About the splendid golf course, Birtel said: “Golf Digest just came out with the top courses in the world, we’re at 52. They also came out with the top 100 outside the U.S. and we’re 27. Teeth of the Dog is a special golf course, it’s unbelievable. It isn’t overly difficult for people – it’s not a distance difficulty, if you hit it right and left, it can be tough. It’s great for ladies to come to play, it’s great for juniors. There really aren’t forced carries. The golf course doesn’t play long. The ladies tee is 4,800 yards.”

The other golf courses, though, are very, very good.

Teeth of the Dog

“Between Teeth, Dye Fore and the Links, they’re three completely different golf experiences,” said Birtel. “Teeth of the Dog is that traditional oceanside, championship golf course. Dye Fore is a different feel, a lot of up-and-down elevation changes, panoramic views of the Caribbean. The Links is a fantastic resort course – I  guess, on paper it’s the easiest of the three, but in truth when you have a tournament on it, it doesn’t end up that way. It takes you through the neighbourhood so you get to see some houses and the back nine plays around three lakes.

“Dye Fore’s views are just unbelieable. You’re on a cliff, you’re 300 feet above the Chavon River and you’re overlooking the Caribbean Sea so it’s a different view. Teeth of the Dog, you can do a backflip into the ocean on seven on the holes. Dye Fore, you’re sort of on top of the hill. You have a lot of elevation changes. Teeth of the Dog has some small elevation changes, but it’s nothing compared to Dye Fore.”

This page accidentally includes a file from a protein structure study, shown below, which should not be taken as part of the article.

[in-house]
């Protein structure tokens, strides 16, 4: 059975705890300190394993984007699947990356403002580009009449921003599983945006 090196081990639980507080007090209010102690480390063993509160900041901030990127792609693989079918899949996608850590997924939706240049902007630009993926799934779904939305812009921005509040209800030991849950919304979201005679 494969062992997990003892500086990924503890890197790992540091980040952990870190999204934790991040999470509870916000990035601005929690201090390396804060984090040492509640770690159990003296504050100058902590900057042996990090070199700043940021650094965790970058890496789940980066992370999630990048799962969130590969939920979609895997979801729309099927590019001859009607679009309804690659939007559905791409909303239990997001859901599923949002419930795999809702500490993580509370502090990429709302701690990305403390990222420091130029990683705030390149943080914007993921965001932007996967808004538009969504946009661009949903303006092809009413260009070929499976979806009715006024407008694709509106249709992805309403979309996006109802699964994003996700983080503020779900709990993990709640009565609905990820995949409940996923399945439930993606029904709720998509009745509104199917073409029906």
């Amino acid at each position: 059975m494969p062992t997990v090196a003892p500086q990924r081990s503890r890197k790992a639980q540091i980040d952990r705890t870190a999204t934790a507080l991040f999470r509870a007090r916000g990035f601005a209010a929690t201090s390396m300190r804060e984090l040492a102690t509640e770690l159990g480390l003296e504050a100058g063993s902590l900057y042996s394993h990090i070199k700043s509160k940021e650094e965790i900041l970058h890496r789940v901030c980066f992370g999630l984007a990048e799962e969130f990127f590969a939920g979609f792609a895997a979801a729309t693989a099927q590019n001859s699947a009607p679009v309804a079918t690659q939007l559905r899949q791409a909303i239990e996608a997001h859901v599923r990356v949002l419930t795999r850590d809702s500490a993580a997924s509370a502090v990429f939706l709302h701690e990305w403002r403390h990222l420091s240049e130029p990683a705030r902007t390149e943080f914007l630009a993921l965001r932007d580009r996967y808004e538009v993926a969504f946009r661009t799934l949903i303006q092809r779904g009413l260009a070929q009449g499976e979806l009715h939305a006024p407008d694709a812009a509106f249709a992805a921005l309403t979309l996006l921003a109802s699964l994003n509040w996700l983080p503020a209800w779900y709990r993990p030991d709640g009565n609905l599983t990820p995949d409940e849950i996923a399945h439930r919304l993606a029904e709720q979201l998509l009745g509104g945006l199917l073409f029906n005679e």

High-season prices range from $395 US (Teeth of the Dog) to $295 (Dye Fore) and $175 (Links), with the cost dropping by about $100 in low season.

Next January, Teeth of the Dog will host the Latin America Amateur Championship, with the winner getting a spot in The Masters.

The terrific Learning Center, with the Trackman system in place, has just officially opened – with an option for pros to create stay, learn and play packages.

“It’s not necessarily just for Casa de Campo pros to teach and give lessons, although we will,” said Birtel. “It’s also for visiting pros with their members to do winter golf schools. We have all the equipment, we have all the facilities – come train and play golf here. We’re inclusive, not exclusive, when it comes to visiting pros teaching.

Spectacular views

Said Learning Center Director of Instruction Eric Lillibridge: “The owners really wanted the top learning facility and driving range. Having that extra flair really stands out. It’s just a great addition, it’ll help out the quality of golf. It’s a learning envionrment, people can come down, use our pros or teach themselves. The grand scheme is to get more action down here.”

Lillibridge isn’t looking to turn anybody’s swing upside down.

“Everybody has a different swing, you have to work with what they have,” he said. “There are times – using a doctor reference – that they need surgery. I try to avoid surgery. Changing takes so much time and they have to put in so much effort to make those changes. For the average golfer, the weekend warriors, you have to work with what they have.

“People always say, ‘I want to hit it 10 yards further.’ I’ll give them all the means necessasy to do that. But maybe their chipping is horrible and they can’t chip it onto the green. That’s more the focus they would need.”